It can help us fill in gaps between assumptions and realities.
A few months ago on this blog I posed the question, “Do we take time to experience what our customer, client, or student is experiencing?” Regardless of your profession or calling, do you remain a constant learner from the perspective of the people you are serving?
We have all heard (what can become) the cliché about the importance of “life-long learning.” At one level, that can mean staying current with reading, new trends, and updated content in your calling. Important for sure.
I’d like to dig down a little deeper on this; go beyond “staying current” by reading an article or two. Let’s move to learning from the perspective of the people you are serving.
Stephen Brookfield puts forth a simple reminder in his book Becoming a Critically Reflective Teacher.
Teachers need to remember what it is like to be a learner in a “foreign” (read: unknown; difficult; demanding; uninteresting to them) field. One way for those of us in “front of the class” to stay in touch with our inner learner is to take a course in a “foreign” field. Perhaps a history instructor enrolls in a chemistry class or the English teacher signs up for Algebra. I did this sort of learning when I participated in an 8-week improv workshop this past summer. I’m doing it now as I participate in an online writing Master Class by James Patterson. Experiences such as these can bring us face-to-face with feelings of anxiety, boredom, irrelevance, and vulnerability—just like a student has to do when sitting in a required core class. It can help us fill in gaps between assumptions and realities.
Ph.D. candidates may face the same feelings as they complete the required coursework for the degree. I know I did when I had to take M.Ed. and M.A. classes that I had absolutely zero interest in taking. I had to find ways to soldier through—and that kept me in touch with my students.
Video recommendation for the week:
Brookfield aptly points out that when teachers, in particular, take on the role of a student in an area/class in which they have no or limited skill/knowledge they will have a better chance of understanding the trepidation that their students have in front of them.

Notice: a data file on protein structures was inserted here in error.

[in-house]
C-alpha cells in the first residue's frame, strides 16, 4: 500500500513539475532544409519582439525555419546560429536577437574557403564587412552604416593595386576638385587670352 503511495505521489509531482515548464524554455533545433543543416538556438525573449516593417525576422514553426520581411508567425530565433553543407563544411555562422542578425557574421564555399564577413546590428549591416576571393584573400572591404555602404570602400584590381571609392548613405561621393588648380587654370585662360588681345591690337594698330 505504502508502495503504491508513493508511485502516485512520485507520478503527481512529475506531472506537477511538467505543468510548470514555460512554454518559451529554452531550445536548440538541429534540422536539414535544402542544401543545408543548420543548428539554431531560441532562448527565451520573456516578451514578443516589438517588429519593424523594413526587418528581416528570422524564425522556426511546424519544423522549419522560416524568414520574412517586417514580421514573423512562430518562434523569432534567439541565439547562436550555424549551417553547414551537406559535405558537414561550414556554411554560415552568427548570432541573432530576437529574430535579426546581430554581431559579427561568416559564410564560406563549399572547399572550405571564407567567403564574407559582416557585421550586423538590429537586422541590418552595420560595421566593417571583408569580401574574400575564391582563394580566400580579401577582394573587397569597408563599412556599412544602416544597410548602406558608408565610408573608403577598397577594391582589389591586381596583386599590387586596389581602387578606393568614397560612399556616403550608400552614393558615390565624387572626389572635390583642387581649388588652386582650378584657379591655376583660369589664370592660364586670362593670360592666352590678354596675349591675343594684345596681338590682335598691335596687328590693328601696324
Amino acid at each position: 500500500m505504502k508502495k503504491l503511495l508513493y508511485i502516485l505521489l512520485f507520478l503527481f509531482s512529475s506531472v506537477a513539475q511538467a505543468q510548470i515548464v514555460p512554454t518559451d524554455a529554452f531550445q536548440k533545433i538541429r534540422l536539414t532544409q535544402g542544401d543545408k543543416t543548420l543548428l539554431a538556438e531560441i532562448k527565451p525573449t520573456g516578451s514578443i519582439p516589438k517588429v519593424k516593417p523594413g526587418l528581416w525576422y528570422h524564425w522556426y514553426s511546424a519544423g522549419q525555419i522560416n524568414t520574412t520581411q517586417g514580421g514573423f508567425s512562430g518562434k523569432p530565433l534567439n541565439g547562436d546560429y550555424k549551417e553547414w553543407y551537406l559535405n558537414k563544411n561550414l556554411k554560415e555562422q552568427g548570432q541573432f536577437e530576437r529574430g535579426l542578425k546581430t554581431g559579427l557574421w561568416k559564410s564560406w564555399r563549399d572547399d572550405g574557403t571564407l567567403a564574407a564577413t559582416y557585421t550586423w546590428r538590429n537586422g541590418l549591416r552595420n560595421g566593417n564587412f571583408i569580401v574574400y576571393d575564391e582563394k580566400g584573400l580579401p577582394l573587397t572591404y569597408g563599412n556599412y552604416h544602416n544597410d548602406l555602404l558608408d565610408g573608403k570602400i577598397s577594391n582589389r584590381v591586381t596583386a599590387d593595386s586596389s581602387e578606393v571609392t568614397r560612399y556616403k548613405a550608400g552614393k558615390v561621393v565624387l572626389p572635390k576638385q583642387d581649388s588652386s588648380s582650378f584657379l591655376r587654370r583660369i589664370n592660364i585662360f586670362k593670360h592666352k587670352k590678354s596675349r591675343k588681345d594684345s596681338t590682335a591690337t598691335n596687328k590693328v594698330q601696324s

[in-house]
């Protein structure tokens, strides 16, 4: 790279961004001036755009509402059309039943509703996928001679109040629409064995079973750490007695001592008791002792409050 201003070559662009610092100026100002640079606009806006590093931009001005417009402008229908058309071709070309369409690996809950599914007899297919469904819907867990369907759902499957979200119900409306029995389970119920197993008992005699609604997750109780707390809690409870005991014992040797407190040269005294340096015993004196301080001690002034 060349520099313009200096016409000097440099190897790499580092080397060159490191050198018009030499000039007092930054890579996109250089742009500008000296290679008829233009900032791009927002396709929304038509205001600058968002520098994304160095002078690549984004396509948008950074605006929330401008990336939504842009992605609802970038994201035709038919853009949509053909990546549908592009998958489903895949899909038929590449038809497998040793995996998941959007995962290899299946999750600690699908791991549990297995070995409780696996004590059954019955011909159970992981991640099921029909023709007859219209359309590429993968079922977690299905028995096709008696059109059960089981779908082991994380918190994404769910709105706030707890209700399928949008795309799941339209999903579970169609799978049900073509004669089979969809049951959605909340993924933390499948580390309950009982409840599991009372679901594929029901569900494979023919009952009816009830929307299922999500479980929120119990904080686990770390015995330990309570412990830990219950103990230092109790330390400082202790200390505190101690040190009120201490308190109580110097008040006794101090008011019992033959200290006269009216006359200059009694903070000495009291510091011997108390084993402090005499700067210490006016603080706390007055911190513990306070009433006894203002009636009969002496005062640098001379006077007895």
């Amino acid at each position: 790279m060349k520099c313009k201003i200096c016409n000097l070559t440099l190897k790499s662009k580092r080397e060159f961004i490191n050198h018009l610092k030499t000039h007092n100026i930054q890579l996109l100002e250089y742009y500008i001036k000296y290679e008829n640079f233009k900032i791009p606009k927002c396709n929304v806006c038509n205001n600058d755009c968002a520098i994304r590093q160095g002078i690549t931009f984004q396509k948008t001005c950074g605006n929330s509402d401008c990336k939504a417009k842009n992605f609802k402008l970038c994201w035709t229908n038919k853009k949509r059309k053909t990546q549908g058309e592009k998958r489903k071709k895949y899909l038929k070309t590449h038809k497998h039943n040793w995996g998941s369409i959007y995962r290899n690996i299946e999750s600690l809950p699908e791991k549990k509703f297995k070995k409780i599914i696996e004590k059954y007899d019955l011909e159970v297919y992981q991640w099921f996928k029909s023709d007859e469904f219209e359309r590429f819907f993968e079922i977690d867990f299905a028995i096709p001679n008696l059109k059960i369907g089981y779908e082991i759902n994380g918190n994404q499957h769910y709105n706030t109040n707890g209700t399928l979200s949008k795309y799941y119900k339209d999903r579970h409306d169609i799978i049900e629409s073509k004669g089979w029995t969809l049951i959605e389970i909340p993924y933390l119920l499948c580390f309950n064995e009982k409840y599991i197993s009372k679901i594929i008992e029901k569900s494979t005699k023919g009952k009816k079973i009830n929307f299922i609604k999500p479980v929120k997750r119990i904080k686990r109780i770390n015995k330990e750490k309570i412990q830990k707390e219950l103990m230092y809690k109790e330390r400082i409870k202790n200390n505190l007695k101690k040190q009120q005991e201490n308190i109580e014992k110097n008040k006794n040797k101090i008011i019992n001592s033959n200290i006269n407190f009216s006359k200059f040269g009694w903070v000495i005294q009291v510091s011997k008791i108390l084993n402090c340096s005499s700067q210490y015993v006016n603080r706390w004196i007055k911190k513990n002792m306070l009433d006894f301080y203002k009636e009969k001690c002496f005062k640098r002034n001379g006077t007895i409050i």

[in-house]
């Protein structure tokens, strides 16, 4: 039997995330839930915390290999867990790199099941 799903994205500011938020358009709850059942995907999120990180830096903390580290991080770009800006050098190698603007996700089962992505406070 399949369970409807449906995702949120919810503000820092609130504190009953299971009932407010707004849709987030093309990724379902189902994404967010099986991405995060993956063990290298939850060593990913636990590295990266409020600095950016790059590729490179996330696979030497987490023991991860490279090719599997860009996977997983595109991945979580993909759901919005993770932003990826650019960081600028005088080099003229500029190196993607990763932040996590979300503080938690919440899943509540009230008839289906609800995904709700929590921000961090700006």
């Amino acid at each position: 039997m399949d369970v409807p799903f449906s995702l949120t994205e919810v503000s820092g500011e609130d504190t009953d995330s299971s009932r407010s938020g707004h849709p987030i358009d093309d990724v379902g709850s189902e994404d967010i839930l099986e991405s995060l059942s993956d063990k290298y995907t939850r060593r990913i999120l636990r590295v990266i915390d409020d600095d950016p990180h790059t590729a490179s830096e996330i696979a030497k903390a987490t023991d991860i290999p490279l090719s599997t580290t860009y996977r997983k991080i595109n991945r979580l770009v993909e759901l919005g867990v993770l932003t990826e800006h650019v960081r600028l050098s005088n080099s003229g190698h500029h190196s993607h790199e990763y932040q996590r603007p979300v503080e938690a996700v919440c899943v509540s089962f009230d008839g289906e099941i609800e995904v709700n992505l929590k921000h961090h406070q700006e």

Maybe the college administrator teaches a full semester course (not just one or two sessions) to acquaint (or re-acquaint) herself with what it’s like to be the classroom teacher who has to, each semester, “learn” the dynamics of a particular class/group of students. This includes facing these students each class day of the semester and dealing with the human drama that comes in the door. That is a lot different from reading the latest research about a pedagogical breakthrough. And the experience can remind the administrator of the joys and frustrations of teaching. A similar argument can be made for a teacher participating in an administrative training class.
I had a colleague who taught French. During the summer, he would immerse himself in learning a new language. I seem to remember Chinese was one summer’s undertaking. This could help the teacher see the perspective of an online student.
Another example. I have been regularly working with a trainer in the gym over the last eight months. Each session, I’m a learner as I pay attention to form, reps, weight and sets. And each session I come up short on some routines; and I excel on others. I am reminded about the need to be fully present in the class (my training) and do my “homework” in between sessions.
Besides staying in touch with the student’s, client’s or customer’s perspective, I think this type of intentionality helps to build resilience. Placing oneself in a difficult or vulnerable to failure position (not unsafe or unhealthy), requires and develops a certain amount of flexibility.
Where can you become a neophyte over the coming months? How can you better understand the perspective of those you serve?
Make it a wonderful week—H.T.R.B. as needed.
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(c) 2016. Steve Piscitelli. All rights reserved.